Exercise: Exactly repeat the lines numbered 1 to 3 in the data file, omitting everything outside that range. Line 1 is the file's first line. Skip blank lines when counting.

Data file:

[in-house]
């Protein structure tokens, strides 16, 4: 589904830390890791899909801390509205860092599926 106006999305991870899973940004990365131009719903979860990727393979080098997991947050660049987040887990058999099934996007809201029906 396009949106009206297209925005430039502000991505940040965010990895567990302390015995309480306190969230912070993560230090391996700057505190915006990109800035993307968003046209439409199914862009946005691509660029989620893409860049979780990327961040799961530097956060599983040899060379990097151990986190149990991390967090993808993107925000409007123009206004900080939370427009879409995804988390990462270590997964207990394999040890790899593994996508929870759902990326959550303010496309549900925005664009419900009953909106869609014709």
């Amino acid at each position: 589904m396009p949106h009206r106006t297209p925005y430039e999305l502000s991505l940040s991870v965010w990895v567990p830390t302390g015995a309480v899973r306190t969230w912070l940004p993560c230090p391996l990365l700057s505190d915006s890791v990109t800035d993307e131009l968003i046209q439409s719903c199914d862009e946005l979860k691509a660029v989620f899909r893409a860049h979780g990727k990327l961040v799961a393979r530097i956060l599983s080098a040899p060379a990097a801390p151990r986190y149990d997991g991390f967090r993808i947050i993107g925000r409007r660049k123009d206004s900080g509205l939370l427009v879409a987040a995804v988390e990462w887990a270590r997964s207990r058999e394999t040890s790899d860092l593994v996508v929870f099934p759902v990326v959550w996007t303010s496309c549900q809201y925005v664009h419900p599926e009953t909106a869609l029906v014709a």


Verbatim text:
[in-house]
């Protein structure tokens, strides 16, 4: 589904830390890791899909801390509205860092599926 106006999305991870899973940004990365131009719903979860990727393979080098997991947050660049987040887990058999099934996007809201029906 396009949106009206297209925005430039502000991505940040965010990895567990302390015995309480306190969230912070993560230090391996700057505190915006990109800035993307968003046209439409199914862009946005691509660029989620893409860049979780990327961040799961530097956060599983040899060379990097151990986190149990991390967090993808993107925000409007123009206004900080939370427009879409995804988390990462270590997964207990394999040890790899593994996508929870759902990326959550303010496309549900925005664009419900009953909106869609014709």
């Amino acid at each position: 589904m396009p949106h009206r106006t297209p925005y430039e999305l502000s991505l940040s991870v965010w990895v567990p830390t302390g015995a309480v899973r306190t969230w912070l940004p993560c230090p391996l990365l700057s505190d915006s890791v990109t800035d993307e131009l968003i046209q439409s719903c199914d862009e946005l979860k691509a660029v989620f899909r893409a860049h979780g990727k990327l961040v799961a393979r530097i956060l599983s080098a040899p060379a990097a801390p151990r986190y149990d997991g991390f967090r993808i947050i993107g925000r409007r660049k123009d206004s900080g509205l939370l427009v879409a987040a995804v988390e990462w887990a270590r997964s207990r058999e394999t040890s790899d860092l593994v996508v929870f099934p759902v990326v959550w996007t303010s496309c549900q809201y925005v664009h419900p599926e009953t909106a869609l029906v014709a």